It looks like you're using an Ad Blocker.

Please white-list or disable in your ad-blocking tool.

Thank you.


Some features of ATS will be disabled while you continue to use an ad-blocker.


Help ATS via PayPal:
learn more

Singularity and Gravity

page: 1

log in


posted on Sep, 16 2014 @ 03:13 PM
"No pictures here, no scientific evidence, just bad punctuation and speculation."

I has been curious. Planets are round, but we know that gravity by the sun pulls on our planet making it more wide around equator.
Now to carry that idea.
Singularity exhibits pull on the whole galaxy. That is a lot of matter there. All documentaries i watched display black holes up close as completely round and circular. Would the black holes not be skewed by all that matter and appear more disc-shaped that a round object. If singularity spins and not just stands there, would the centrifugal force also force it into a disc shape. (Separate though - what if its in flux, trying to stay spherical but being pulled aside repeatedly like a heartbeat. Every contraction would cause a discharge of energy from the top or bottom?) Black holes are very, very dense but when two of them merge they become a single bigger body. This makes me wonder that Singularity is malleable, even if it takes another force as strong as itself. So back to my original idea, i propose that a black hole is shaped more like a disc (Disc UFO?) being thick and round at the center, but more disc shaped as you get to the equator.

Now i got a question related, in my opinion to black holes.
Expanding universe theory - Scientists claim that universe is expanding faster and faster.
My thoughts to this claim - (Bull****, the gravity of black hole in our galactic system skews our observation of far away stellar bodies, making us think they are moving apart faster)
Elaboration - Gravity warps time, closer you get to a high source of gravity the more it appears that time slows down, or is unable to escape the gravity. If you are at a point exactly between Our planet and the black hole, then to your observation the whole universe is moving faster (in fact you are just thinking and reacting too slow from perspective on earth). Would it not be possible for that small amount of gravity that is pulling our solar system to affect the light sent from billions and billions distance units away. This would make it look like everything is moving faster and faster. Added to that is another fact, that inconceivable to us but the galaxy is rotating, and moving according to stellar drift. If our arm of the Galaxy would be rotating away from the point in space observed, would it still not be perceived as if everything we see is speeding up?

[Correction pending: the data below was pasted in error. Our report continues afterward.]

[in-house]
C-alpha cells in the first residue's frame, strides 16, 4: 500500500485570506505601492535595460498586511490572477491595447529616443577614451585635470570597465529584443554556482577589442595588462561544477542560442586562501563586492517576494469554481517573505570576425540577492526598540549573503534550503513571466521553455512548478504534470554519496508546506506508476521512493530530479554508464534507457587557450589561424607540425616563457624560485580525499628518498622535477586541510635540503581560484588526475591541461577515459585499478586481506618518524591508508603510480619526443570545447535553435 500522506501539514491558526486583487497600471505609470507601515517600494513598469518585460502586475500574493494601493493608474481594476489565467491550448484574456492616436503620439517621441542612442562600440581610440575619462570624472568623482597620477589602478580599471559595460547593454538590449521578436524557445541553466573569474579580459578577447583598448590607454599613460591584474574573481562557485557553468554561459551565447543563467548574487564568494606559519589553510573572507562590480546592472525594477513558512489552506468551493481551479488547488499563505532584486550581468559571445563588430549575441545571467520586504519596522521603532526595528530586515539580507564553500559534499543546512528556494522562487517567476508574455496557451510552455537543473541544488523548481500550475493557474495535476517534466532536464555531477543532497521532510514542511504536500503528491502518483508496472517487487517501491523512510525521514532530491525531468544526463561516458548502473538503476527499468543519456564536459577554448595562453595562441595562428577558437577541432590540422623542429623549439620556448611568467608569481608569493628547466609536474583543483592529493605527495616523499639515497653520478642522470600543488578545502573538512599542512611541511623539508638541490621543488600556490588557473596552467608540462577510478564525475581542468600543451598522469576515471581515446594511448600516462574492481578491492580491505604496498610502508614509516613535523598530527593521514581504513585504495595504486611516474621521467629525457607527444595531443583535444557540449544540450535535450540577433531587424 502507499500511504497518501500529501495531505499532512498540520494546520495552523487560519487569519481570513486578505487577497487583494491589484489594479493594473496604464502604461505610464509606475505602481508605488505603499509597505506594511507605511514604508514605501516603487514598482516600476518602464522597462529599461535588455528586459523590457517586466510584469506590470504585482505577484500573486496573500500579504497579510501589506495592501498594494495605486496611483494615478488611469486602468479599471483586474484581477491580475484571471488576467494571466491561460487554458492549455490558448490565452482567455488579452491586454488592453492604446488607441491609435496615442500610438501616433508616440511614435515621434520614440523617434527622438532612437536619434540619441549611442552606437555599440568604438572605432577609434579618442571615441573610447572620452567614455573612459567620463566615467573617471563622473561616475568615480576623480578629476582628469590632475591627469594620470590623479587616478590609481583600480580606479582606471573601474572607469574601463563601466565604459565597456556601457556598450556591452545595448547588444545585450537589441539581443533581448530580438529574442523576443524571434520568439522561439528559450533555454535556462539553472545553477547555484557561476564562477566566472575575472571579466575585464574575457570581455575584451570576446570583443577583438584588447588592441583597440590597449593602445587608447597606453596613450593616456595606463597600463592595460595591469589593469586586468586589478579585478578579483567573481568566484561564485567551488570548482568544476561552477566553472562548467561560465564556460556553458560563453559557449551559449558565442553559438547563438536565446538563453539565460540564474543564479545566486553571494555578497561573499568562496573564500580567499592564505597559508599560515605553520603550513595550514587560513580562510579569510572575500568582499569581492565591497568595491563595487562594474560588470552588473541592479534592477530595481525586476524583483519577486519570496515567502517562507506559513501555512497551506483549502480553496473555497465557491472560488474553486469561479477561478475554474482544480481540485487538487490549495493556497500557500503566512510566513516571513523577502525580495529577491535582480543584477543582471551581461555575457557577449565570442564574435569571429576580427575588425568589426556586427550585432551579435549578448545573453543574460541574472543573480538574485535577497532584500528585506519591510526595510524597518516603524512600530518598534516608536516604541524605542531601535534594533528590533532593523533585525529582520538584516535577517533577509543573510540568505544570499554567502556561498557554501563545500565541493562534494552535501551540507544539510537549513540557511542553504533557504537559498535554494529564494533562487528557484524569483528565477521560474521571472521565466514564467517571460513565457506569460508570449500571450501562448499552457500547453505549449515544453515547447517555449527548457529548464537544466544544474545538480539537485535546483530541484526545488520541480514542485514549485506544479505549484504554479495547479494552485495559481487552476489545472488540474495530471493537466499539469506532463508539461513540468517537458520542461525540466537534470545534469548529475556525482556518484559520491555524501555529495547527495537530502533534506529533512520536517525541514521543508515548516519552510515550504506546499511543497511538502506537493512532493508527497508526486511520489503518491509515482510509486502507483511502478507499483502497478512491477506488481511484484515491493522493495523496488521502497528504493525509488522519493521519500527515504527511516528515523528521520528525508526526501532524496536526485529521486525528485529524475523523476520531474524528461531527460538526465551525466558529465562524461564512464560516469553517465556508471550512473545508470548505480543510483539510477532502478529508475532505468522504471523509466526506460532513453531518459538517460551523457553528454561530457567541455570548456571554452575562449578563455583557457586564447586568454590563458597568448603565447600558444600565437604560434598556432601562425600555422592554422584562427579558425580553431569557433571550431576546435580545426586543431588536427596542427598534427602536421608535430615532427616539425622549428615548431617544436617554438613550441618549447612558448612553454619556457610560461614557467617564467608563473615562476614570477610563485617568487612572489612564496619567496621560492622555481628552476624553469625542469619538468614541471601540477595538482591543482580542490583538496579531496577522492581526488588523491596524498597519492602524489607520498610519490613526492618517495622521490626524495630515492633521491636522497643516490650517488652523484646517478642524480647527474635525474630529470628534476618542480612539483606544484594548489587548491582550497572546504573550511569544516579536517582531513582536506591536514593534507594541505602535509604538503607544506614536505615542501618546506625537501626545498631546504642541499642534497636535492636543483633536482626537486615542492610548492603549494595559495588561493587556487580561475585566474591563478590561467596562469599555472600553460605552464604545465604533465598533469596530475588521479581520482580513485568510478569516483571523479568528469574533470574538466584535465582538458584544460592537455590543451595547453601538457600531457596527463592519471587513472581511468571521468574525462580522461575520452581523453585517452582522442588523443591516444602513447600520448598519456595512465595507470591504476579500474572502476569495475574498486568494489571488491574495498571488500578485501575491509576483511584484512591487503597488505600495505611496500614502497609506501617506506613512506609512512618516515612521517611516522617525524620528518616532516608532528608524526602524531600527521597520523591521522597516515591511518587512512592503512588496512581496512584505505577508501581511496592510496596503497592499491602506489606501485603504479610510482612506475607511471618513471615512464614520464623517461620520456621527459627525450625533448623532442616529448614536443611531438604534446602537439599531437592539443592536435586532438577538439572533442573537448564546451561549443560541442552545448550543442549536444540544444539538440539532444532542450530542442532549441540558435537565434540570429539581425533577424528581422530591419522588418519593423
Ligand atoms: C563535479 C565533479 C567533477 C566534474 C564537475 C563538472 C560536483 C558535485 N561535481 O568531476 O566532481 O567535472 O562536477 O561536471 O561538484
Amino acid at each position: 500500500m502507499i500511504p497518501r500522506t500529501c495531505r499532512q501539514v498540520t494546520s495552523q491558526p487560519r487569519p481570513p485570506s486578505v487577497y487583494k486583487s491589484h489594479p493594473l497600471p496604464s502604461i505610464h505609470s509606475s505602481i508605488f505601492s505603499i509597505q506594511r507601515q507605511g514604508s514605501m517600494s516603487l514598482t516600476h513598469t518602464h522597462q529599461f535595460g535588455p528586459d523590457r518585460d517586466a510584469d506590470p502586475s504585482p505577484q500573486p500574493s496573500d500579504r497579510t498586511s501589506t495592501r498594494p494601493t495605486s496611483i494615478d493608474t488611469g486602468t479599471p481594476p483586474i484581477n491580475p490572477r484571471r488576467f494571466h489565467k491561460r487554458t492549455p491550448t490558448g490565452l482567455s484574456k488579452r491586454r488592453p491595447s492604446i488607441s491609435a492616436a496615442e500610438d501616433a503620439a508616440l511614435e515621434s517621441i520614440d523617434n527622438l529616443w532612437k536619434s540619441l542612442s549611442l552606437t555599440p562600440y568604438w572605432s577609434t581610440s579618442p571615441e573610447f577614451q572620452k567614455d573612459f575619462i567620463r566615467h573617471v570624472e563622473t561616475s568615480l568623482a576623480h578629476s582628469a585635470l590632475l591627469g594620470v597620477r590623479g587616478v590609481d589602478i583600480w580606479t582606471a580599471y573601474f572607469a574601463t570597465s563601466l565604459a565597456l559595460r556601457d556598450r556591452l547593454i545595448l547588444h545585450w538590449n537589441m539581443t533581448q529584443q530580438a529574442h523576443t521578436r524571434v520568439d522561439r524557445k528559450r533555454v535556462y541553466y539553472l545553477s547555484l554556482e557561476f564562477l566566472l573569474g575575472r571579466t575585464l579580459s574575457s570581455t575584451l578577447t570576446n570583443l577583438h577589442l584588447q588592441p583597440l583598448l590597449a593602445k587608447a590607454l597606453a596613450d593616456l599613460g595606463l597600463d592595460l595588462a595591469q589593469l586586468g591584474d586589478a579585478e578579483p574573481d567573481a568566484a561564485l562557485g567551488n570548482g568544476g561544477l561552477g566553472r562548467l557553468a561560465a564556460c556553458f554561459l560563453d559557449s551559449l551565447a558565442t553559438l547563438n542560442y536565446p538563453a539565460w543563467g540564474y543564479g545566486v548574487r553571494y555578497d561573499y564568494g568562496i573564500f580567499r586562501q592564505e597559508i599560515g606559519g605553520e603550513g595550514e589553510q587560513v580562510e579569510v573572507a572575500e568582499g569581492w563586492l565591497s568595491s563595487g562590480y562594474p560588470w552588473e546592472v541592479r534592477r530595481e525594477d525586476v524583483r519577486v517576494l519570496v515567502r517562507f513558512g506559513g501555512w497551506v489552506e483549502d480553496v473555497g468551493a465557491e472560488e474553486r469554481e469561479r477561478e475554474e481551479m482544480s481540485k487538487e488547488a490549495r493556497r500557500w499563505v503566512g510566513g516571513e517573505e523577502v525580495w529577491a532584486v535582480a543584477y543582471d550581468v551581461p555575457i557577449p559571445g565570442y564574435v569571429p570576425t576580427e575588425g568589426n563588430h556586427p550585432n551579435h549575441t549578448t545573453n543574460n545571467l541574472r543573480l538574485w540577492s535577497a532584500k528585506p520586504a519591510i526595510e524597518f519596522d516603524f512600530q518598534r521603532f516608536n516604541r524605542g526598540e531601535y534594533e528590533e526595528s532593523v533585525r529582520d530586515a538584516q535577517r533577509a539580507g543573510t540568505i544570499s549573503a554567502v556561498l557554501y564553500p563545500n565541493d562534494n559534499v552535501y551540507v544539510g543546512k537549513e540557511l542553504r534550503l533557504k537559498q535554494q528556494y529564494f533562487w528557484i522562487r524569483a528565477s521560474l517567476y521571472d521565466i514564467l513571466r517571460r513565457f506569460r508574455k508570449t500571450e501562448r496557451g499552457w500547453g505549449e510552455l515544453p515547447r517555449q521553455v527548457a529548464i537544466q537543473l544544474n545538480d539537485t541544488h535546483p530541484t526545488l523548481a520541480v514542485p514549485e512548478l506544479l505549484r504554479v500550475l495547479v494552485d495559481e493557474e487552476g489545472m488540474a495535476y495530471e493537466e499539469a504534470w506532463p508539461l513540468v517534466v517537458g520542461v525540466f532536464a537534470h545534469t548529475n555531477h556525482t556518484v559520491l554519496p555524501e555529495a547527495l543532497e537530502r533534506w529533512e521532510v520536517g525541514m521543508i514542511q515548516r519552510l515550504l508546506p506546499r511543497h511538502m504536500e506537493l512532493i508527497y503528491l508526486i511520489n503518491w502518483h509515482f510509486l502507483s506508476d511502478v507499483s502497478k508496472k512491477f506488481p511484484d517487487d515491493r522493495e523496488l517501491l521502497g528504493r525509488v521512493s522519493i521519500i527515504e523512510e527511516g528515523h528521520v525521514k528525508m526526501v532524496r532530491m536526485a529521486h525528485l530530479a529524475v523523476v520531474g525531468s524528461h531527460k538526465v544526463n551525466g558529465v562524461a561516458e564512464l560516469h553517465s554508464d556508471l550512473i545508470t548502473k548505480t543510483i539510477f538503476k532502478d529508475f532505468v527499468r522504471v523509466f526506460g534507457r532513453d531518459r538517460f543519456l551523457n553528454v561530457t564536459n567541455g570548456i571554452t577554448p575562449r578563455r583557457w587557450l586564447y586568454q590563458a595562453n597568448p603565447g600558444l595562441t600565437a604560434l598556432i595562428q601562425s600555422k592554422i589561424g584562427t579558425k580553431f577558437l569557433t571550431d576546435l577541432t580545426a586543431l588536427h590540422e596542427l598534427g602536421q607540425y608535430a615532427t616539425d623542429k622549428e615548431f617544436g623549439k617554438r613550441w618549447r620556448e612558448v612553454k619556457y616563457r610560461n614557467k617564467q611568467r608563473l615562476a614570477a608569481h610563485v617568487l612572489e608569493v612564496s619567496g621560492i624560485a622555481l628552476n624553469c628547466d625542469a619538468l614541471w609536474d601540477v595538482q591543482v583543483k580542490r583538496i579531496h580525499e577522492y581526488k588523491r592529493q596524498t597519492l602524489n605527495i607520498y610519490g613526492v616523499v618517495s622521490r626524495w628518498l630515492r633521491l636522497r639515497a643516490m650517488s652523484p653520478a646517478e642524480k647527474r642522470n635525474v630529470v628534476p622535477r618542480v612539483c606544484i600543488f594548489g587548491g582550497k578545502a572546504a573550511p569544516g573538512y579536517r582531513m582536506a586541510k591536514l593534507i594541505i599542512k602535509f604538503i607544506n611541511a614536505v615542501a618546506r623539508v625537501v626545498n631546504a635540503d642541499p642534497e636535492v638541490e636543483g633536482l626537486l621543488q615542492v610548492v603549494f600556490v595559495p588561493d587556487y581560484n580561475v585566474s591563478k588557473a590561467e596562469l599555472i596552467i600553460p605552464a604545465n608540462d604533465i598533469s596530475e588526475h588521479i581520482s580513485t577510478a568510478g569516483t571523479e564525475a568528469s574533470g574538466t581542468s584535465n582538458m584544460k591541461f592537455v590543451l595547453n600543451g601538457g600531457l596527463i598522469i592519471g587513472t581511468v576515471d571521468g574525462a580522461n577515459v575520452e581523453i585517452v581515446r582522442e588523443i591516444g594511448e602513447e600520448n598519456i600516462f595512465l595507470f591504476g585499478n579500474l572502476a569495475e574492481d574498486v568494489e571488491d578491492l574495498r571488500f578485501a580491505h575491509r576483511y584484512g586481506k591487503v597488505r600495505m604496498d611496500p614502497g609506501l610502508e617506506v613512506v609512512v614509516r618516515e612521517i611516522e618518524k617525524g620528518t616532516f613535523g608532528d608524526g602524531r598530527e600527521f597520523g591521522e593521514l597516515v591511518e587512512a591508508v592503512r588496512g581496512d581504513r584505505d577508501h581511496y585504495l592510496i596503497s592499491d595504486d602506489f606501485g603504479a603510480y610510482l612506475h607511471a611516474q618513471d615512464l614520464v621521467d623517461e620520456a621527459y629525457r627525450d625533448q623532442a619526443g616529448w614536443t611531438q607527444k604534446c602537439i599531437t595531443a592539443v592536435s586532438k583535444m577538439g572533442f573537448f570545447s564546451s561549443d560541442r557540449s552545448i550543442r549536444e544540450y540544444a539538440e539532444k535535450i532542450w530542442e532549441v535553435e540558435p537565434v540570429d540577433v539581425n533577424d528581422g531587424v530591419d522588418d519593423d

I do not believe this expansion theory and wish to know if my rambling makes sense? I would love some feedback.

P.S i originally thought that the existence of black holes has not been proven. Next poster corrected me and i have edited the Topic accordingly.
edit on 15America/ChicagoTue, 16 Sep 2014 15:37:01 -0500upm2014-09-16T15:37:01-05:0030372014-09-16T15:37:01-05:00 by Heruactic because: (no reason given)

posted on Sep, 16 2014 @ 03:31 PM

Existence of black holes or singularities has not been proven, but let us assume they exist.

They exist, and they've been observed. As to what is going on inside them and their exact properties has been the only thing up for debate or further discovery.

Scientists can't directly observe black holes with telescopes that detect x-rays, light, or other forms of electromagnetic radiation. We can, however, infer the presence of black holes and study them by detecting their effect on other matter nearby. If a black hole passes through a cloud of interstellar matter, for example, it will draw matter inward in a process known as accretion. A similar process can occur if a normal star passes close to a black hole. In this case, the black hole can tear the star apart as it pulls it toward itself. As the attracted matter accelerates and heats up, it emits x-rays that radiate into space.

posted on Sep, 16 2014 @ 04:10 PM
The speed that galaxies are moving away from us is determined by the red shift exhibited. As light stretches the wavelength changes towards the red end of the spectrum, and thus distance can be determined based on how the wavelength of light has changed over time. The black holes in a galaxy are also not really affecting the speed that galaxy is moving through space. The black holes themselves are moving. Black holes do in fact have this bulge that you refer to, and are not perfectly circular.
edit on 9/16/14 by JiggyPotamus because: (no reason given)

posted on Sep, 16 2014 @ 04:54 PM
a reply to: JiggyPotamus

i never questioned that galaxies are moving. My question was that the gravity may shift our perception of how fast they moved.

posted on Sep, 16 2014 @ 05:46 PM
Not to take away from your original question at all, I would hope, and
assume, that this has been thought of and factored into the mix already.

We can, and do, factor in the bending of light around stellar bodies we try to
observe and position, so one would hope we are already factoring in even
greater gravitation from black holes...

posted on Sep, 17 2014 @ 01:38 AM
Gravity compresses time actually
a reply to: Heruactic

top topics

log in